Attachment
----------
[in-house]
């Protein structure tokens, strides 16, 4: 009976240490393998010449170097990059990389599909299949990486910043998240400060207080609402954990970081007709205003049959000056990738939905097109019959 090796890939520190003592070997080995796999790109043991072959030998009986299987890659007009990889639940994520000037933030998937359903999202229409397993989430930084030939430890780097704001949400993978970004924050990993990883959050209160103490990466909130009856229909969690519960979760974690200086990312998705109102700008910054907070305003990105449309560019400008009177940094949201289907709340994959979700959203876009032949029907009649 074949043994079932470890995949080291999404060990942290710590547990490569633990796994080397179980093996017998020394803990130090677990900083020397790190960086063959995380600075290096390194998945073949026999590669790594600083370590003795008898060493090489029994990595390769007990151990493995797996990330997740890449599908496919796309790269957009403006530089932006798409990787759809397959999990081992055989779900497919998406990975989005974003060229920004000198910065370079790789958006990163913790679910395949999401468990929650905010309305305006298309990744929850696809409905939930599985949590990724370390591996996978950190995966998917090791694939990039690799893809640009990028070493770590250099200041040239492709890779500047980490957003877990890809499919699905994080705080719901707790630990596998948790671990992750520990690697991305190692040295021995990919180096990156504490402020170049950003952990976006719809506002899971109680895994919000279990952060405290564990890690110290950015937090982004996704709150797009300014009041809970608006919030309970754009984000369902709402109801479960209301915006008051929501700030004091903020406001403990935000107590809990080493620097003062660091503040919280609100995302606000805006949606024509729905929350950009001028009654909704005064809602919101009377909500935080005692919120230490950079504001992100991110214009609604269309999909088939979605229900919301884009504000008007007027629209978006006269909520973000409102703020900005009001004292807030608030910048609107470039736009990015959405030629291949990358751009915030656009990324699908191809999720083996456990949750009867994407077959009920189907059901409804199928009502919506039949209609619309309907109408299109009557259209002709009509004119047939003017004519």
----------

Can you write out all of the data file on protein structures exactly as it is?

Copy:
[in-house]
């Protein structure tokens, strides 16, 4: 009976240490393998010449170097990059990389599909299949990486910043998240400060207080609402954990970081007709205003049959000056990738939905097109019959 090796890939520190003592070997080995796999790109043991072959030998009986299987890659007009990889639940994520000037933030998937359903999202229409397993989430930084030939430890780097704001949400993978970004924050990993990883959050209160103490990466909130009856229909969690519960979760974690200086990312998705109102700008910054907070305003990105449309560019400008009177940094949201289907709340994959979700959203876009032949029907009649 074949043994079932470890995949080291999404060990942290710590547990490569633990796994080397179980093996017998020394803990130090677990900083020397790190960086063959995380600075290096390194998945073949026999590669790594600083370590003795008898060493090489029994990595390769007990151990493995797996990330997740890449599908496919796309790269957009403006530089932006798409990787759809397959999990081992055989779900497919998406990975989005974003060229920004000198910065370079790789958006990163913790679910395949999401468990929650905010309305305006298309990744929850696809409905939930599985949590990724370390591996996978950190995966998917090791694939990039690799893809640009990028070493770590250099200041040239492709890779500047980490957003877990890809499919699905994080705080719901707790630990596998948790671990992750520990690697991305190692040295021995990919180096990156504490402020170049950003952990976006719809506002899971109680895994919000279990952060405290564990890690110290950015937090982004996704709150797009300014009041809970608006919030309970754009984000369902709402109801479960209301915006008051929501700030004091903020406001403990935000107590809990080493620097003062660091503040919280609100995302606000805006949606024509729905929350950009001028009654909704005064809602919101009377909500935080005692919120230490950079504001992100991110214009609604269309999909088939979605229900919301884009504000008007007027629209978006006269909520973000409102703020900005009001004292807030608030910048609107470039736009990015959405030629291949990358751009915030656009990324699908191809999720083996456990949750009867994407077959009920189907059901409804199928009502919506039949209609619309309907109408299109009557259209002709009509004119047939003017004519």